On a recent blizzardy Sunday morning, I couldn’t get out of my driveway much less to church, so I went to my go-to online church service. This was not a televangelist with all the show-biz trimmings – rather it was live-streamed from a not-very-big church in a sunnier state pastored by a friend who is an excellent expository Bible teacher (and very pro-Awana). If I lived there, I would go there.
And on this particular morning they had a high school girl sing a solo for the special music. She chose Amazing Grace.
I regularly attend a big church. A very BIG church. In fact, you can find it on the list of biggest churches in America. And it is a Bible church and people still bring their Bibles and we hear messages that teach us about God’s Word and are then challenged to make a difference in our community.
All good things.
But my first thought that morning as I watched the nervous high school girl shuffle up to the platform and as I heard her voice crack as she struggled to push past the stage fright – was that she would never, ever be asked to sing at my church. The last time I remember even hearing a soloist – it was a twenty-something who had her master’s degree in voice and had just recorded a song down in Nashville. And she was good. Nashville good.
The girl on the screen stood stiff as a figure in a wax museum as she sang the first verse of the song in a barely audible voice and then waded into the second. Somewhere in that second verse, she missed a note and for the remainder of her solo could not get back on track. But she bravely stumbled to the end, people clapped and the pastor said he remembered when she was born and how great it was to watch her grow up and …
I thought – we’re missing that in most of our churches today. We’re missing the privilege of giving the kids opportunity to use their talents to serve the Lord. I remember hearing many little kids one-finger a piano solo during offertory or for special music. No, not YouTube worthy, but a start to serving the Lord in church …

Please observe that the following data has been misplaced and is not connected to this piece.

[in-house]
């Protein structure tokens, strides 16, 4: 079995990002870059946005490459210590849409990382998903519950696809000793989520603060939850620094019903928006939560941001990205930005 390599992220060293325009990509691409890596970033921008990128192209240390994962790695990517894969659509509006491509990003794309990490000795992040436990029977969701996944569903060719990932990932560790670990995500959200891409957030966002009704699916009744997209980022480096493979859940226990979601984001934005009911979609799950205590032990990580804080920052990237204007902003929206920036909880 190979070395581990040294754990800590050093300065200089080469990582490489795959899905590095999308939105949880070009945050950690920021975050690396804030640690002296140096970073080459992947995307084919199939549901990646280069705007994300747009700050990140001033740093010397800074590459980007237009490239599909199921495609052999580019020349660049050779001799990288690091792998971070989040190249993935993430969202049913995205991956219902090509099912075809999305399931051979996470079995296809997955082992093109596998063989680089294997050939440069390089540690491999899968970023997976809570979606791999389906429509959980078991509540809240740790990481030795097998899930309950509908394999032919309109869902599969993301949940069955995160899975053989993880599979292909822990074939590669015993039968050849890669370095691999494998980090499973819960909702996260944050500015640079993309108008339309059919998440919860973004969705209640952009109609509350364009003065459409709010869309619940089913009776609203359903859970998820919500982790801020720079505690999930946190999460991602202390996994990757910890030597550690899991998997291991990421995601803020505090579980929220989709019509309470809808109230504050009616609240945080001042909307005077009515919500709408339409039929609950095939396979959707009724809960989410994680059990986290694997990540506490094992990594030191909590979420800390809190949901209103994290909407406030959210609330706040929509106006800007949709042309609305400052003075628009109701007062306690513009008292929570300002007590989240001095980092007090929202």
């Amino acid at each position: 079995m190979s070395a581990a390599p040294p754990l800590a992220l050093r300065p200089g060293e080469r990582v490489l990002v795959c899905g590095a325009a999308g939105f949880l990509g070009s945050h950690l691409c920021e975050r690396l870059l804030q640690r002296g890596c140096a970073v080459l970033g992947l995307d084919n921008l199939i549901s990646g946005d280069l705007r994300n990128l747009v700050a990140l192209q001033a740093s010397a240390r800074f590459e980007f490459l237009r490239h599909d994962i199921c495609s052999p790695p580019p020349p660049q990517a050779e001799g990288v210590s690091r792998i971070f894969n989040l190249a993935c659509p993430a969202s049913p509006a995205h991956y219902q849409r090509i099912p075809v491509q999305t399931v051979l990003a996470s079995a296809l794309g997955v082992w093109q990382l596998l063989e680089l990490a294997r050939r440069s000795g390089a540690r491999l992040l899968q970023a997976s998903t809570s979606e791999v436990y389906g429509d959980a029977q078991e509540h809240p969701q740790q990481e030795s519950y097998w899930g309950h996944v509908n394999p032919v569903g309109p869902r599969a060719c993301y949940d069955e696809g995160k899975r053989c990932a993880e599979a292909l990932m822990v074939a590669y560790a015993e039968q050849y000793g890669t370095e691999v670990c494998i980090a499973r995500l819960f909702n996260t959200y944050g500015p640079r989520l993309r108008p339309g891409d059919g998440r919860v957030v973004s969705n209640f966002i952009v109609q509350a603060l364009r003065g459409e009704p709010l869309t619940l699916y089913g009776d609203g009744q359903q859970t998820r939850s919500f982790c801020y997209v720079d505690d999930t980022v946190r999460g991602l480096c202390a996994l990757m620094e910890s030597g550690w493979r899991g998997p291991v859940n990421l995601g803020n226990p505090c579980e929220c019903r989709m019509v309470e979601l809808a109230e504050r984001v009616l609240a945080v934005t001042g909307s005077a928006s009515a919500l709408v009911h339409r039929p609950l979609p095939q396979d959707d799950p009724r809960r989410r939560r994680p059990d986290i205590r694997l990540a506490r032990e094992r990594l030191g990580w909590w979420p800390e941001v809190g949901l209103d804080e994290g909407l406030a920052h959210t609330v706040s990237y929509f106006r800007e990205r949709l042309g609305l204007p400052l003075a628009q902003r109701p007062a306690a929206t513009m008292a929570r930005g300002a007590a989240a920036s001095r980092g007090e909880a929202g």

I know many pastors who first “preached” during a summer Wednesday or Sunday night service when the senior pastor was on vacation. I remember one pastor telling me about his first such sermon – he rambled so long and so monotonously that even his mom fell asleep. (True story.) But today he is a vibrant, dynamic pastor who loves encouraging kids to use their talents for the Lord.
And I know many children’s ministry workers who first worked with children when they were barely old enough to be distinguished from the kids themselves.
I think we’re missing some of that with our mega-churches, mega youth groups, mega kids programs, mega everything …
A survey showed that two thirds of the opportunities for kids to use their talents come at school. Shouldn’t we be providing those opportunities at church?
Mega or even semi-mega is fine. (Like I said, I attend one of those churches myself.) However, in designing everything to be bigger and better – let’s not forget to give the little and not-so-noteworthy “members” of our churches opportunity to serve the Lord by using their talents. No, not every young soloist or guitar player in a 3,000 member church can be on the platform, but where do they have an opportunity to use their talents?
Can they sing a solo in children’s church?
Strum their guitar in Awana?
Play the flute for the missions’ meeting?
How about a Journey teen giving the Large Group Lesson for Sparks?
How about that young artist designing the kids’ ministry section of the church webpage?
How about that outgoing high school kid ushering?
1 Timothy 4:12 reads that young people are to be an example in their conduct … Paul is writing about the Christian walk, but isn’t serving the Lord through talents part of that walk?
I don’t know how that nervous teen felt about her solo, but I do know the congregation was 100% behind her. I am sure they encouraged her after the service. I know she knew they “had her back” (and I’m guessing next time she sings, she’ll be a lot less panicky.)
Our churches can be intentional about encouraging our pastoral staff, our missionaries and even our communities –
let’s also be intentional about encouraging our kids.
Does your church give kids opportunity to use their talents?